The Dun Emer Press, run in an upstairs room by Elizabeth Yeats, was under the stormy editorial direction of her brother WB Yeats and their first book was a collection of his poems In The Seven Woods (1903). It was a beautiful piece of printing, but it made a loss. Despite some remarkable achievements, within two years, the co-operative had run aground. The fundamental problem was lack of money. This, as the historian Patrick Kelly describes, was "exacerbated by the difficulty of three strong-willed women trying to conduct an artistic enterprise on a shoestring".

The fight was mighty. Yeats' father, John B Yeats, weighed in, describing his daughters' opponent as "that old devil, Evelyn Gleeson". He congratulated himself, with some justification, that his family were "good haters".

The warring parties went their separate ways. The Yeats sisters formed the Cuala Press, while Gleeson retained the Dun Emer brand.

Gradually, she rebuilt Dun Emer as a major producer of handicrafts which continued until and after her death in 1944.

Highlights of this period included the commission to make the carpets for Dáil Eireann and one that was presented to Pope Pius XI following the first Dublin Eucharistic Conference of 1932. The Pope used the carpet in his own private study.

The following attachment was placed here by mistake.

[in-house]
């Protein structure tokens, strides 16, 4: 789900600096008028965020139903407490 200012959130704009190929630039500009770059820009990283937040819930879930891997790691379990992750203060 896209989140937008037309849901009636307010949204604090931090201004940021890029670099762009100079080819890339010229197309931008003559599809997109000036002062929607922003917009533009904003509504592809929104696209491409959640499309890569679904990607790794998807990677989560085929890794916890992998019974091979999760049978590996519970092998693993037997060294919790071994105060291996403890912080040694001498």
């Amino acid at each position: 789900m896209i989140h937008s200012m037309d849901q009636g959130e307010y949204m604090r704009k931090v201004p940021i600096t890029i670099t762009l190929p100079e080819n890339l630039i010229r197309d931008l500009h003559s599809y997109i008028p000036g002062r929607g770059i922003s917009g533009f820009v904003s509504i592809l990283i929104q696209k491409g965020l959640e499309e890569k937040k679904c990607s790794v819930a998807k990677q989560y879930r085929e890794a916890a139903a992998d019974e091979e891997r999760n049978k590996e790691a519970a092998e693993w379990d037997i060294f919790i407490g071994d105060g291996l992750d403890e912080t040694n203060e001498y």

When a large (434cm x 350cm) Dun Emer carpet went under the hammer at Adam's on September 6, 2016, the auctioneers' expectations were a modest €2,000 to €4,000. The carpet was puce in colour, with a central medallion of Celtic knot work, its borders decorated with Celtic-style birds on a navy background.

It came from the Alton collection and, according to family legend, had once graced the floor of Áras an Uachtaráin. The design was graceful, the colours coherent and the craftsmanship of the highest order, but the carpet was made in a decorative style that is now far from fashionable.

"It was anything but calm and muted," says James O'Halloran of Adam's. "There aren't too many interiors where you'd put a carpet in purple and navy and green." His feeling is that, although Irish people appreciate the work and legacy of the Dun Emer Guild, they don't want to live with the actual carpets. In the event, two warring bidders from outside the country upped the ante and the carpet sold for €10,000.

"That doesn't mean it will happen again," warns O'Halloran, who has recently been contacted by the owner of a similar Dun Emer carpet.